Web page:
Yeah, it’s good the show’s taking a break. I’ll probably forget all my issues with it by February.
Upcoming Opponent Mascot Etymology: As stated here a couple of weeks ago, the Buffalo Bills were a barbershop quartet (true story – check out the school board from The Music Man). The American version of the buffalo (found in Asia and Africa) is called a bison. That word comes from the Greek for “ox-like animal.”
Upcoming Opponent Site Etymology: We did Buffalo a couple of weeks ago (named after Buffalo Creek), so let’s do Orchard Park. Here’s a direct quote from the town’s website: “The name Potter’s Corners gradually was replaced by Orchard Park, informally, about 1882 when it was noted that the community resembled a park of orchards.”
Sometimes the simple answers turn out to be the best.
Just a personal note, here. December can bring a lot of joy into our lives, with upbeat music, sparkly lights, and comfort food. As happy thoughts seem to dominate, I’d like to take a paragraph or two to ask you to keep an eye out for depression among your friends and family. Speaking as someone who has gone through it, I request that you consider the fact that sometimes, some people get depressed. Though occasionally events can set it into motion, no one requires a reason to be depressed. In fact, one of the worst sentences you can utter to someone battling depression is, “You have no reason to feel this way,” because they do. We do: the reason is, we have a part of our brain that doesn’t process the world in the same way most people’s brains do. Life can seem perfect from the outside, but that doesn’t matter.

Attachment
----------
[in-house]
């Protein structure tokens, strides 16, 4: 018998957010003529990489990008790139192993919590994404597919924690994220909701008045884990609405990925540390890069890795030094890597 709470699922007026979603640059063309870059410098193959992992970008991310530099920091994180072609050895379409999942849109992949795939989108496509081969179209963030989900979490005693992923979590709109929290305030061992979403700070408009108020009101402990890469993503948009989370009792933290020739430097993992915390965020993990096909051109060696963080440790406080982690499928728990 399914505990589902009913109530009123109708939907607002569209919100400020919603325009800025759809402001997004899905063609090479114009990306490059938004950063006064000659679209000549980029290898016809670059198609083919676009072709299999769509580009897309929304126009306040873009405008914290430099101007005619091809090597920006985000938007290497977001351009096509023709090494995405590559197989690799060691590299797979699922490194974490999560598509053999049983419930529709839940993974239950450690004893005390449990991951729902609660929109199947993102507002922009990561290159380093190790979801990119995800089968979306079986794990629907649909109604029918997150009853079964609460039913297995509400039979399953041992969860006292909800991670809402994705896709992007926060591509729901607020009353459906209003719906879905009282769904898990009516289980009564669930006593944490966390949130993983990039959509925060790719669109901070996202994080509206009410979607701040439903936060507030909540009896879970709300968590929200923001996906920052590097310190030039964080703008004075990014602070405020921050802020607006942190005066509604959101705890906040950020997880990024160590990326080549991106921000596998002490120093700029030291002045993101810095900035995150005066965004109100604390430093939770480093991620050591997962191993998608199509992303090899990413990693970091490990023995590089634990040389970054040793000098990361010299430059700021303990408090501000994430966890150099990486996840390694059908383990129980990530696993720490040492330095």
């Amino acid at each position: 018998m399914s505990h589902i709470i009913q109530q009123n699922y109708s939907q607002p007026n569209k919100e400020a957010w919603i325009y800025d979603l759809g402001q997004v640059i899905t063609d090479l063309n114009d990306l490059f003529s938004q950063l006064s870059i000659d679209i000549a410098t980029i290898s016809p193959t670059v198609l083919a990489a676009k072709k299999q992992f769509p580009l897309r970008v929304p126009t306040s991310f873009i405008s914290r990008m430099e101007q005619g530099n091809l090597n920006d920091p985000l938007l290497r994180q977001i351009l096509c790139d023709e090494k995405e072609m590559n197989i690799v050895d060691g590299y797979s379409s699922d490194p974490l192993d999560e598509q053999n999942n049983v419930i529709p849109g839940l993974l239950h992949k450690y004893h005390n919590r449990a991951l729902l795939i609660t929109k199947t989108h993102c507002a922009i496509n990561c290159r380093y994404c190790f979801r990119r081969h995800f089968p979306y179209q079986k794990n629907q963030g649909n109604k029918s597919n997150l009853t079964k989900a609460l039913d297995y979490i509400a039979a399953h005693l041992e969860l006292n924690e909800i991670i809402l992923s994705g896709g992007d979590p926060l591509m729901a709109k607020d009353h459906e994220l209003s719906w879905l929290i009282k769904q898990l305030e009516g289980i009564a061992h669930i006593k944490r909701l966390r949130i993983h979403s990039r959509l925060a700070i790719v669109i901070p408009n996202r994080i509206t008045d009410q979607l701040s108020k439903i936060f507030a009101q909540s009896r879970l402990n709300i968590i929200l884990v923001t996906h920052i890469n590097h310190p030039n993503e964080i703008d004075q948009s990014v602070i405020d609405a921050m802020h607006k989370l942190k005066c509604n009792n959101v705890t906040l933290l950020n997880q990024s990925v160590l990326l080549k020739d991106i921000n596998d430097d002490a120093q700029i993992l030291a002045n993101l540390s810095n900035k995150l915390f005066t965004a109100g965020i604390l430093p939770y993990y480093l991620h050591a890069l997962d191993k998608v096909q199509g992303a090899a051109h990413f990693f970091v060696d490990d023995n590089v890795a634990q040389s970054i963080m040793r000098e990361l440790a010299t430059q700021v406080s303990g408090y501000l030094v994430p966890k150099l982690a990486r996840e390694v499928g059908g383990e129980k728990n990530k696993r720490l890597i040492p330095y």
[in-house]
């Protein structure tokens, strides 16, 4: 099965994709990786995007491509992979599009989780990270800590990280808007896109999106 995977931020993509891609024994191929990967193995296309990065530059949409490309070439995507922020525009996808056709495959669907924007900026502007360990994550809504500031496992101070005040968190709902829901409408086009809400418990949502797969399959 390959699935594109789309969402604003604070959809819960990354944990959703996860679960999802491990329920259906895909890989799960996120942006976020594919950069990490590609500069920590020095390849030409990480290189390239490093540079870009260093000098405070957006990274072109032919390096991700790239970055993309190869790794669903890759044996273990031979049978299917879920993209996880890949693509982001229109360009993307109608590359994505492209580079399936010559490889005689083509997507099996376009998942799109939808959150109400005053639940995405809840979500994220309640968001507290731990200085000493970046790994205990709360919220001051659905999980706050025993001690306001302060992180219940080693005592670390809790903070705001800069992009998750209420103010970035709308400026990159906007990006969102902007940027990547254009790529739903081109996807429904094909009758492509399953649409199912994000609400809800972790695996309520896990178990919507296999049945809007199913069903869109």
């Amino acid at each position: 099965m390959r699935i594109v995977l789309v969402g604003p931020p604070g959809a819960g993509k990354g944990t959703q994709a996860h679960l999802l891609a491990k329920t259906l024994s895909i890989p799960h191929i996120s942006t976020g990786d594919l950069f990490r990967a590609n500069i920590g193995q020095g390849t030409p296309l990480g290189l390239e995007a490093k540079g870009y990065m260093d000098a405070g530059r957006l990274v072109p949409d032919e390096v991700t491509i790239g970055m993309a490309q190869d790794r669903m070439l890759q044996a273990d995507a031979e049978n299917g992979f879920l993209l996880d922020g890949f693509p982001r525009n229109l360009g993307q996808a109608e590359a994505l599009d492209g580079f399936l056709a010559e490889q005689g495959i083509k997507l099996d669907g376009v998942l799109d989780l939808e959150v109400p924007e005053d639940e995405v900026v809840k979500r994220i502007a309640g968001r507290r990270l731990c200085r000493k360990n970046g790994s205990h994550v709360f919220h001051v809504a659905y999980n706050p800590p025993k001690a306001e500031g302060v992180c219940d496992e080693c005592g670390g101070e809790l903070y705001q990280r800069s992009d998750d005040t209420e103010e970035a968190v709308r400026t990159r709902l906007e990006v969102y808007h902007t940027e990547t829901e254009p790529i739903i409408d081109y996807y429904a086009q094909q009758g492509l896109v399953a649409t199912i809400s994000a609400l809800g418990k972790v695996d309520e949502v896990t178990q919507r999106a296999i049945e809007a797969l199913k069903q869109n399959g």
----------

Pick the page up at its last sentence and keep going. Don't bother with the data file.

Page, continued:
It’s weird, but here’s the thing: you don’t have to understand it, you just need to accept it. You might have the best intentions, but phrases like, “You have it great; you should cheer up,” or “You need to get out there and enjoy yourself,” not only fail to help, they can hurt. We should cheer up, but it’s not a choice, it’s a physical malady. Imagine taking off someone else’s glasses before they get behind the wheel of a car and saying, “You know what? You don’t need glasses. You just need to focus; like, really think about what you want to see.” That’s not going to work, right? So, especially during the holidays when we’re all supposed to feel happy, look out for those who might feel left behind instead. They might not say so, but they’ll appreciate your gesture.
Thank you for reading my dinky little column. Here’s to a Merry Christmas, Happy Holidays, and a strong finish to the season.
In high school, Chris Warner was in a Mel Brooks musical called “All American,” playing several roles, each one even more forgettable than the show itself. You can email him at firstname.lastname@example.org or tweet @cwarn89.